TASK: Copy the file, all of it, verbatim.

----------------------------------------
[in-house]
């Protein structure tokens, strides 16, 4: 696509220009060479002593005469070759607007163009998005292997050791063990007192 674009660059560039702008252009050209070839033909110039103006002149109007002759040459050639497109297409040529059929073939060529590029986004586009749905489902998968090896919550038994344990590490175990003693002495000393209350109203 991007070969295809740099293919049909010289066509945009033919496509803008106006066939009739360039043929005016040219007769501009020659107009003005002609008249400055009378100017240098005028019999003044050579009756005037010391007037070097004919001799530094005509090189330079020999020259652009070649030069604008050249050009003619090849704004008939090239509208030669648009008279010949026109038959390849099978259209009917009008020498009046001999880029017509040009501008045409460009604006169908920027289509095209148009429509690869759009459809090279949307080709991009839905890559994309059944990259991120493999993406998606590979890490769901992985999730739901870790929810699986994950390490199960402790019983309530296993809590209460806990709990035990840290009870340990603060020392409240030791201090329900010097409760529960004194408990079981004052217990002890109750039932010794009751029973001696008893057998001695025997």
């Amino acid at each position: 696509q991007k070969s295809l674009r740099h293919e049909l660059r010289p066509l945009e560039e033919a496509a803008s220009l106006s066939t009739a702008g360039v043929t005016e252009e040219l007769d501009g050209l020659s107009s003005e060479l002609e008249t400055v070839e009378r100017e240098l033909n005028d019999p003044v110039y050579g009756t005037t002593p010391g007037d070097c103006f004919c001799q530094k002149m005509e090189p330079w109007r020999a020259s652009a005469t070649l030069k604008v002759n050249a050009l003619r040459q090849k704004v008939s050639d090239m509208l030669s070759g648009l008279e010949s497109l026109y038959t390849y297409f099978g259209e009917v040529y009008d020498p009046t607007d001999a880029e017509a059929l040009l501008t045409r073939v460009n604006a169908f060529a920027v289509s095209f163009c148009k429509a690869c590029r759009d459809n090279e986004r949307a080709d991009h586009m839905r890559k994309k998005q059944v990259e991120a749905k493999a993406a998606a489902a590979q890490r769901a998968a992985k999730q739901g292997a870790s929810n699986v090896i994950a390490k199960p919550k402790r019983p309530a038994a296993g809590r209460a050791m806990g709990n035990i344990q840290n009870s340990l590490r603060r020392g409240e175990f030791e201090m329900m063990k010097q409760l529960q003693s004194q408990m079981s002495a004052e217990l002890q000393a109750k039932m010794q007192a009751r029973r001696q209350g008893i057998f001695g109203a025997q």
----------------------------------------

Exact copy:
[in-house]
């Protein structure tokens, strides 16, 4: 696509220009060479002593005469070759607007163009998005292997050791063990007192 674009660059560039702008252009050209070839033909110039103006002149109007002759040459050639497109297409040529059929073939060529590029986004586009749905489902998968090896919550038994344990590490175990003693002495000393209350109203 991007070969295809740099293919049909010289066509945009033919496509803008106006066939009739360039043929005016040219007769501009020659107009003005002609008249400055009378100017240098005028019999003044050579009756005037010391007037070097004919001799530094005509090189330079020999020259652009070649030069604008050249050009003619090849704004008939090239509208030669648009008279010949026109038959390849099978259209009917009008020498009046001999880029017509040009501008045409460009604006169908920027289509095209148009429509690869759009459809090279949307080709991009839905890559994309059944990259991120493999993406998606590979890490769901992985999730739901870790929810699986994950390490199960402790019983309530296993809590209460806990709990035990840290009870340990603060020392409240030791201090329900010097409760529960004194408990079981004052217990002890109750039932010794009751029973001696008893057998001695025997």
């Amino acid at each position: 696509q991007k070969s295809l674009r740099h293919e049909l660059r010289p066509l945009e560039e033919a496509a803008s220009l106006s066939t009739a702008g360039v043929t005016e252009e040219l007769d501009g050209l020659s107009s003005e060479l002609e008249t400055v070839e009378r100017e240098l033909n005028d019999p003044v110039y050579g009756t005037t002593p010391g007037d070097c103006f004919c001799q530094k002149m005509e090189p330079w109007r020999a020259s652009a005469t070649l030069k604008v002759n050249a050009l003619r040459q090849k704004v008939s050639d090239m509208l030669s070759g648009l008279e010949s497109l026109y038959t390849y297409f099978g259209e009917v040529y009008d020498p009046t607007d001999a880029e017509a059929l040009l501008t045409r073939v460009n604006a169908f060529a920027v289509s095209f163009c148009k429509a690869c590029r759009d459809n090279e986004r949307a080709d991009h586009m839905r890559k994309k998005q059944v990259e991120a749905k493999a993406a998606a489902a590979q890490r769901a998968a992985k999730q739901g292997a870790s929810n699986v090896i994950a390490k199960p919550k402790r019983p309530a038994a296993g809590r209460a050791m806990g709990n035990i344990q840290n009870s340990l590490r603060r020392g409240e175990f030791e201090m329900m063990k010097q409760l529960q003693s004194q408990m079981s002495a004052e217990l002890q000393a109750k039932m010794q007192a009751r029973r001696q209350g008893i057998f001695g109203a025997q």